This post was most recently updated on January 29th, 2018
England ranks alongside Italy and France among the world’s most popular spots to experience the best in art. An abundance of galleries and museums showcase traditional and contemporary works to suit a variety of personal tastes and styles. One of the most renowned (and most visited) is The National Gallery, located on Trafalgar Square in central London.
If you’ve never visited this special space, the first sight of its classical appearance will give a hint of the splendours inside. Built in 1824, the gallery houses a collection of over 2,300 paintings dating from the mid-13th century to the 1900s and features iconic pieces from artists such as da Vinci, Picasso, and van Eyck. The main collection is free of charge for visitors, while other exclusive exhibitions are temporarily available to ticket holders.
If you’re planning a trip, be sure to stop by these must-see pieces in the main collection. And if you’re prepared to spend some money to visit the excellent temporary exhibitions, read on to find out what’s on show in the months ahead.
Top 5 Pieces in the National Gallery, Main Collection
Table Of Contents
- 1. The Madonna of the Rocks
- 2. Sunflowers
- 3. Portrait of Greta Moll
- 4. Portrait of Hermine Gallia
- 5. Self Portrait at the Age of 34
- 1. Leonardo, Michelangelo, Raphael around 1500
- 2. Drawn in Colour: Degas from the Burrell
- 3. Monochrome: Painting in Black and White
- 4. Reflections: Van Eyck and the Pre-Raphaelites
- 5. Lake Keitele: A Vision of Finland
1. The Madonna of the Rocks
About 1491/2-9 and 1506-8, Leonardo da VinciThis beautiful piece is one of da Vinci’s greatest art works and can be found in room 20. It’s composed of oil paint on poplar and was painted by da Vinci around 1491, with the finishing touches made during 1508. Its intricate detail gives this painting a significant presence that is even more astounding in person.
Lovers of Dan Brown’s global bestseller The Da Vinci Code will also have fun deconstructing its hidden messages – the author claimed the painting was a secret allegory of Da Vinci’s contempt for the Catholic Church.
1888, Vincent van Gogh
3. Portrait of Greta Moll
1908, Henri Matisse
Matisse was known for his bold use of colour and techniques and the character and personality inherent in his work. The Portrait of Greta Moll is an exemplar of his unique and daring style, with its heightened perspective of shape and figure and the curvaceous quality of the female form, while still respecting realistic representation. Its subject is Margareta Moll, who was born in 1884 and was herself an artist and a pupil of Matisse.
4. Portrait of Hermine Gallia
1904, Gustav Klimt
There’s something mesmerising about Klimt’s work – perhaps it’s the delicate application of vivid colour and tone, or the female figures which make up much of his artistic portfolio. This painting is of Hermine Gallia, née Hamburger, who wears a dress designed by Klimt.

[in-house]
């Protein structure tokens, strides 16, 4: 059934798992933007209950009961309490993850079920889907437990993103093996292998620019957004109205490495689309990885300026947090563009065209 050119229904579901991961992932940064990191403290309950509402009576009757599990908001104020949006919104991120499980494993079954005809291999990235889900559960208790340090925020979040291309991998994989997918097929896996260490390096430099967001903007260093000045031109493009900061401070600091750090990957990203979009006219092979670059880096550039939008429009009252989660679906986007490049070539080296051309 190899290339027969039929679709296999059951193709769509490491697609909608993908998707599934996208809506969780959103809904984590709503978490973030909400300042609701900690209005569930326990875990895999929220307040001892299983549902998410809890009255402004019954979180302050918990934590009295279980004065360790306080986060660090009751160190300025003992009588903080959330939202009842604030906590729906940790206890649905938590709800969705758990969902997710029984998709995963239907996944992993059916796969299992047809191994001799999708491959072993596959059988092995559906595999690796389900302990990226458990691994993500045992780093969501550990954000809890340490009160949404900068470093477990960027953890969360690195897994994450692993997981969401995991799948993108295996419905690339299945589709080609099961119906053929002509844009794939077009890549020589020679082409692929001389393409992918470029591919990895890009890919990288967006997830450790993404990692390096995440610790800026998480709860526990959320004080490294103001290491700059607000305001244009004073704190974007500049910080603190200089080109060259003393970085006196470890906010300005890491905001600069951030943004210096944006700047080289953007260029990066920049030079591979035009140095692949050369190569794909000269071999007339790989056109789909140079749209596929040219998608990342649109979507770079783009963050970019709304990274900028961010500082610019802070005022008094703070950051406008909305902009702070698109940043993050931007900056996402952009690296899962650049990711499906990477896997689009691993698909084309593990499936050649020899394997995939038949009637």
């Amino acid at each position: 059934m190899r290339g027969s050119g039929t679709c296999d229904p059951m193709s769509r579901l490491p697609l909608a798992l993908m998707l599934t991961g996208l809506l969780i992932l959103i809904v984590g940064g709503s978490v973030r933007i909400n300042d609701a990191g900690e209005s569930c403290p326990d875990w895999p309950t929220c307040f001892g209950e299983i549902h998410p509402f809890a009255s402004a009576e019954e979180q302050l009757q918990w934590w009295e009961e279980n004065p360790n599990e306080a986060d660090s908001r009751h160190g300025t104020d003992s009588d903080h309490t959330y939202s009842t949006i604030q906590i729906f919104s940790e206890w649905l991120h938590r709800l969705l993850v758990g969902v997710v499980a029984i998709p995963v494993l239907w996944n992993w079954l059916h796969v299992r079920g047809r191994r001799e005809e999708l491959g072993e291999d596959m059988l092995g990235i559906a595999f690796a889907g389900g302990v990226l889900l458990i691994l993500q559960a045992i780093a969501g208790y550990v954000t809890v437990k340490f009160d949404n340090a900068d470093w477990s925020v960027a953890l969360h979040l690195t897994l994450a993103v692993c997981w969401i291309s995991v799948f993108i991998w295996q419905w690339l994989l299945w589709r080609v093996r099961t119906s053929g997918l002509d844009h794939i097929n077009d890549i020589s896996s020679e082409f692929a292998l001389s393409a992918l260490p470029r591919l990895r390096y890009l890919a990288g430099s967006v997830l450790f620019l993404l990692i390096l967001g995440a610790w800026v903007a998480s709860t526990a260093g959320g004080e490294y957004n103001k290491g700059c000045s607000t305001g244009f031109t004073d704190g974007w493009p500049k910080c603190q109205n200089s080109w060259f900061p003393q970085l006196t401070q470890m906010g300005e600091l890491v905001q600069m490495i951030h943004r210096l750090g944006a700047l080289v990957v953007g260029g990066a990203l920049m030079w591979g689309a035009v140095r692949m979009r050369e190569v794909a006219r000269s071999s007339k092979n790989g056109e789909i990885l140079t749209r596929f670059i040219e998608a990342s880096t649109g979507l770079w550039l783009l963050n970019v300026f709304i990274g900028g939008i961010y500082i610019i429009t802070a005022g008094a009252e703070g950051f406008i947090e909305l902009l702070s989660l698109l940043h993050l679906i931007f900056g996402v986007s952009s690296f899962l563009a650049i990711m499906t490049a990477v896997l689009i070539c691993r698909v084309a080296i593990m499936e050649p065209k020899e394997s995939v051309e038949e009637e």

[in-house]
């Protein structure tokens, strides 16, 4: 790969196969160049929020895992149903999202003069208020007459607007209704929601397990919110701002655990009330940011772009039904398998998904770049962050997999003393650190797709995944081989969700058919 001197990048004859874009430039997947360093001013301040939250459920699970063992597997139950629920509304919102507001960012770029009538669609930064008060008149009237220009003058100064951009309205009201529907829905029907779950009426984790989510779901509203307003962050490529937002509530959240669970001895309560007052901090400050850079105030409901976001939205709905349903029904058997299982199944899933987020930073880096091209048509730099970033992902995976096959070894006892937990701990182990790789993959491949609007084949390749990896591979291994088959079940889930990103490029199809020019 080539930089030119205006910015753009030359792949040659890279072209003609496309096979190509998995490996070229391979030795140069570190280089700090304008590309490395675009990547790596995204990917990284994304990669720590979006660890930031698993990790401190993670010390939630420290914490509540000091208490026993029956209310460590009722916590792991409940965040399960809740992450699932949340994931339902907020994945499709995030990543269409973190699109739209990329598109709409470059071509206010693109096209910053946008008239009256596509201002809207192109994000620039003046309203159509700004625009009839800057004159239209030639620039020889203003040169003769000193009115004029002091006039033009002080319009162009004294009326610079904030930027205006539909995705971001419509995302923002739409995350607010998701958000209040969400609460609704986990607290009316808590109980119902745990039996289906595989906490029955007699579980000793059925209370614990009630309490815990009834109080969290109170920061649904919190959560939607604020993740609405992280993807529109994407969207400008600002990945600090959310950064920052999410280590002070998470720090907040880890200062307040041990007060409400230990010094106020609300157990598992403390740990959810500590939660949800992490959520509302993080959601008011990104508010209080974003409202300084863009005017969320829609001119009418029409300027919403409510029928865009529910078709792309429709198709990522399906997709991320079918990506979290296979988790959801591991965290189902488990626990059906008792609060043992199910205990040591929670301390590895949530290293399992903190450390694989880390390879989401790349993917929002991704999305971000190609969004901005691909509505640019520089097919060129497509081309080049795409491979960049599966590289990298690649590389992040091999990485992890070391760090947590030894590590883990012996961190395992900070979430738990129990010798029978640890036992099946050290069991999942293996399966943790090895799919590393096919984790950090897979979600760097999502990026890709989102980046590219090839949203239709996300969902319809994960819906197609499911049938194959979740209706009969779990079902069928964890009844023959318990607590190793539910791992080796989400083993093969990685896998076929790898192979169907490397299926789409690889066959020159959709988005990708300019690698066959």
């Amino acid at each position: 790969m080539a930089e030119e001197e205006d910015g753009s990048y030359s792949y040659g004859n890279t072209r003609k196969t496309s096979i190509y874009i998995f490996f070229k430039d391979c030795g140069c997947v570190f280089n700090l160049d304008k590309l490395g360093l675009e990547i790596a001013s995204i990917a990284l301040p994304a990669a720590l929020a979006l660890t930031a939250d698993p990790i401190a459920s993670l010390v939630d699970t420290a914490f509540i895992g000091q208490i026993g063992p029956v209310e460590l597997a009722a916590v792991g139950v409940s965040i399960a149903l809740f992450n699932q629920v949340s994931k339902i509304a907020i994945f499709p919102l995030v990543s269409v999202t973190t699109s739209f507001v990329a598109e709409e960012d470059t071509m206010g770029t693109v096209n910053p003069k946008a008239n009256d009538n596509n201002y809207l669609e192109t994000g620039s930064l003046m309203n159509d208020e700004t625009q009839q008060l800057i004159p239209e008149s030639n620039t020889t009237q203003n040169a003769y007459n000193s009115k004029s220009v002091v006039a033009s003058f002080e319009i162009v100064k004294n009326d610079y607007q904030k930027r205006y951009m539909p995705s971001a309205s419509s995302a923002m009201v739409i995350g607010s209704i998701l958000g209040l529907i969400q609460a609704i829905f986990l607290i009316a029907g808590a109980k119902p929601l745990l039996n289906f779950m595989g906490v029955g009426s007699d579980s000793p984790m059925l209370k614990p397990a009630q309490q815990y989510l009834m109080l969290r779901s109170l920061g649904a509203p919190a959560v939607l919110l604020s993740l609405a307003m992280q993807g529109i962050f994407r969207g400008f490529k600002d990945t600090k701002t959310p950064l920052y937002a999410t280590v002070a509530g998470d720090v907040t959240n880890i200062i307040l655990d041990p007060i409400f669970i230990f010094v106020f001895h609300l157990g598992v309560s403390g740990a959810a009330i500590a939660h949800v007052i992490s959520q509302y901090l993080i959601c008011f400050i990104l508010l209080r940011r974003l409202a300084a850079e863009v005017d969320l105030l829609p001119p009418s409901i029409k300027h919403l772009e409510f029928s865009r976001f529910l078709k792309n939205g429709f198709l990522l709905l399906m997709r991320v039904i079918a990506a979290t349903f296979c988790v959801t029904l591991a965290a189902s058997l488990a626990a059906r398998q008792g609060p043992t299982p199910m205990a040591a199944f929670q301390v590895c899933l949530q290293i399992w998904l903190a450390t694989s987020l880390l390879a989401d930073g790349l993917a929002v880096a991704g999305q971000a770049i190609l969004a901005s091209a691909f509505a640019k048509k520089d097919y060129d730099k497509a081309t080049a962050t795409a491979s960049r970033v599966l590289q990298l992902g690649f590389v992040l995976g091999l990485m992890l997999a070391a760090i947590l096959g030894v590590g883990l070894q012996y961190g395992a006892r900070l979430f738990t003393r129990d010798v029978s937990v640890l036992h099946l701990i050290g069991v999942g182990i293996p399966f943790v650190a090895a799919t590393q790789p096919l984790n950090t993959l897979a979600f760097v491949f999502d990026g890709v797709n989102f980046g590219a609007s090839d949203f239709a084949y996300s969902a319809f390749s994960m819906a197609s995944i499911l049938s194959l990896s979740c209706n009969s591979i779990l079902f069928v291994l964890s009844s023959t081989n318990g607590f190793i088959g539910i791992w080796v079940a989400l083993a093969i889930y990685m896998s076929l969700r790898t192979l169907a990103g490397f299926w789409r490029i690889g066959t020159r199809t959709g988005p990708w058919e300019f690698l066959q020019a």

5. Self Portrait at the Age of 34
Top 5 Exhibitions
Keep an eye out for these five exciting events taking place at The National Gallery this year and next.
1. Leonardo, Michelangelo, Raphael around 1500Any show featuring these three revolutionary artists and craftsmen can’t be missed. The National Gallery has put together a one-of-a-kind exhibition including the only marble sculpture by Michelangelo in the UK, the ‘Taddei Tondo’. This circular composition was executed with only a point and claw chisel and offers a perfect demonstration of Michelangelo’s carving technique.
This extraordinary exhibition is showing until 28 January 2018 in Room 20.
2. Drawn in Colour: Degas from the Burrell
This exhibition will showcase a stunning and rare collection of leading French impressionist Hilaire-Germain-Edgar Degas’s greatest works. Degas was renowned for his exquisite ballerina paintings, both delicate and full of life, and this exhibition includes some rare treats: twenty pastel drawings that haven’t been shown outside Scotland since their acquisition.
Drawn in Colour: Degas from the Burrell commences on 20 September 2017 and concludes on 7 May 2018.
3. Monochrome: Painting in Black and White
This unique exhibition will feature black and white paintings ranging from religious works to contemporary pieces inspired by printmaking, photography, and film. Denying themselves the bold colour that can readily communicate emotion or notions, the artists featured here have taken a risk – and the results are fascinating.
The exhibition will comprise works on glass, ceramic, silk, wood, and canvas by masters such as Rembrandt and Picasso, and more modern works by others including Gerhard Richter.
Monochrome: Painting in Black and White commences on 30 October 2017 and concludes on 18 February 2018.
4. Reflections: Van Eyck and the Pre-RaphaelitesThis exhibition focuses on van Eyck’s Arnolfini Portrait, which made waves in the art world and inspired the Pre-Raphaelites to create a radical new style of painting. It was acquired by the National Gallery in 1842, and this exhibition is the first time it will be shown alongside other works from the Tate Collection and loans from other museums.
Reflections: Van Eyck and the Pre-Raphaelites begins on 2 October 2017 and runs until 2 April 2018.
5. Lake Keitele: A Vision of Finland
Akseli Gallen-Kallela was a Swedish-speaking Finnish painter who was inspired by the beauty of the picturesque Finnish landscape. He returned to Lake Keitele, north of Helsinki, throughout his artistic career and created a stunning set of paintings, on show for the first time in the UK. Also featured are other of Gallen-Kallela’s works, a fitting tribute to his impact on Nordic art.
Lake Keitele: A Vision of Finland begins on 15 November 2017 and concludes on 4 February 2018.
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